Friday, January 2, 2009

It's that time again... legislative town hall meetings underway

The town meeting is one of those distinctly American traditions.

Without a doubt, public involvement must play a central role in government’s decision-making process. And that holds true whether you’re talking citizen participation in the tradition of Norman Rockwell’s famous Freedom of Speech painting or in the manner of modern-day political blogs so popular these days.

In fact, members of the House Democratic Caucus highlight public involvement in their regular community meetings. Legislators want to make sure their work in the state capital reflects what constituents in the real world are really thinking.

So if you want to share what's on your mind, here are some upcoming town hall meetings with legislators who would love to hear from you. Please do come. And be part of that public involvement thing that's so important.

  • Saturday, January 10 in Vancouver with Rep. Jim Moeller, Rep.-elect Jim Jacks and Sen. Craig Pridemore. 10 a.m. to noon in the 6th floor hearing room of the Clark County Public Service Center (1300 Franklin St, Vancouver).
  • Here's another meeting to note: Thursday, January 8 with Rep. Marko Liias, Rep. Mary Helen Roberts and Sen. Paull Shin. 6-8 p.m. at Mukilteo City Hall Council Chambers (11930 Cyrus Way, Mukilteo). Topic is about Paine Field.
  • Rep. Steve Conway will also be hosting two town halls. They are:
    Jan. 31, 2009 at
    Bates Technical College – South Campus Cafeteria (2201 South 78th Street, Tacoma, WA)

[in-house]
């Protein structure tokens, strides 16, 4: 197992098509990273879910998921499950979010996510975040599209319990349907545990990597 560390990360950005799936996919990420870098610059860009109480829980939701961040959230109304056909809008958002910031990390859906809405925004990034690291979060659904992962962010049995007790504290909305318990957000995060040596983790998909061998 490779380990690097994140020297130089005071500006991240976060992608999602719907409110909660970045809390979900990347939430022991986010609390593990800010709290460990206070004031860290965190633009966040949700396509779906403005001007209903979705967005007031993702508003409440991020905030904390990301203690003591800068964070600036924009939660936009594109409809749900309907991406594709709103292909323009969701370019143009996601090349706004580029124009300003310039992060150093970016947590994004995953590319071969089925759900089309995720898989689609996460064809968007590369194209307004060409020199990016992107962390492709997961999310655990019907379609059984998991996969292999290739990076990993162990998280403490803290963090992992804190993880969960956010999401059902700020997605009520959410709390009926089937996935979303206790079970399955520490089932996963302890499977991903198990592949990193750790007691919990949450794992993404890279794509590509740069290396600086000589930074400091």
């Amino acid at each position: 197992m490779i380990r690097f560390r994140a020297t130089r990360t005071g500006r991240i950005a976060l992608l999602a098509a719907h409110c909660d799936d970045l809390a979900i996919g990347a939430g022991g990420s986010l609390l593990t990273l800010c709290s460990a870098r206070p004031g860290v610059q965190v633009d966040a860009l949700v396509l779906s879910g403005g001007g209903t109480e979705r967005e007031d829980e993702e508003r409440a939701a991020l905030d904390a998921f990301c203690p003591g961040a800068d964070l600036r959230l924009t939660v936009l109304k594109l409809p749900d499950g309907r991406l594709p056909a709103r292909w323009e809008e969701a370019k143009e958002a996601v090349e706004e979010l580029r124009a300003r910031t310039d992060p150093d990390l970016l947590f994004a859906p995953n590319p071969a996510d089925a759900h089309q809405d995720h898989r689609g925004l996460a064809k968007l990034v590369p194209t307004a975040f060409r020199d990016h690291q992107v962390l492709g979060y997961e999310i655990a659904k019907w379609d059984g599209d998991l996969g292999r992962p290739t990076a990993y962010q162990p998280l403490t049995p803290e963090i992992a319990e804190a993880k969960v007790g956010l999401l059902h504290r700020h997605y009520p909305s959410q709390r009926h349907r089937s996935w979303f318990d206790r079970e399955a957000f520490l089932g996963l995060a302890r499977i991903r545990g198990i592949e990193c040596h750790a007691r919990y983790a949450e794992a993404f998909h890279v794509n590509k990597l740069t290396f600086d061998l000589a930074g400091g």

10:00 am – Noon

    February 5, 2009 at Lakeview Elementary School Multi-Purpose Room (10501 47th Ave. SW Lakewood, WA)
    6:00 pm – 8:00 pm

Multiple choices but no good answer - either cut college budgets or raise tuition

Tuesday’s News Tribune featured a story by Joe Turner about potential tuition hikes at state colleges and universities. Joe reported that in light of the $5.7 billion revenue shortfall, Governor Gregoire and other lawmakers are trying to lessen the severity of cuts in the state’s higher education system by allowing colleges to raise tuition.

Tuition at the University of Washington and other state colleges could rise much higher than the 7 percent annual increases proposed by Gov. Chris Gregoire...

The severity of the budget crisis suggests lawmakers might again turn to huge tuition hikes to offset deep cuts they otherwise would have to make to higher education...

Overall, Gregoire’s budget would cut $350 million from budgets of the six four-year universities and 34 community and technical colleges. That’s 13 percent of their collective budgets, which concerns key lawmakers.

Joe talked to a few of those “key” lawmakers (but mostly on the Senate side - where's the love for our House members?). So we tracked down two House members who will have a lot to say about this and asked a few questions of our own. Rep. Deb Wallace chairs the House Higher Education Committee and Rep. Kathy Haigh chairs the House Education Appropriations Committee. In their own words:

The Governor is proposing a 13% cut to four-year colleges and universities and 6% cut to two-year colleges. What was your initial reaction to seeing her budget?

Wallace: I was happily surprised that the cuts to higher education were not deeper in the Governor’s budget. Several years back I worked as the director of Planning and Development at CTRAN, the transit agency in Clark County, and we had to take a 22% cut after the passage of I-695. Cuts that deep carve out essential services. While I hate to see any cuts to Higher Education I think we can be more efficient in our spending to maintain college access.

Haigh: I was very please the governor did not take the 20% cut she originally posed as an option. We have a little more wiggle room in the higher education budget than originally thought. The 4-year and research institutions will bear a little greater brunt because they have the larger budgets and a little more flexibility.

The community and technical colleges have programs we will work very hard to save because their mission aligns with our goal of getting people trained and ready to move forward in career and the world of work as quickly as possible.

Are there specific programs or budget items that are particularly important to you?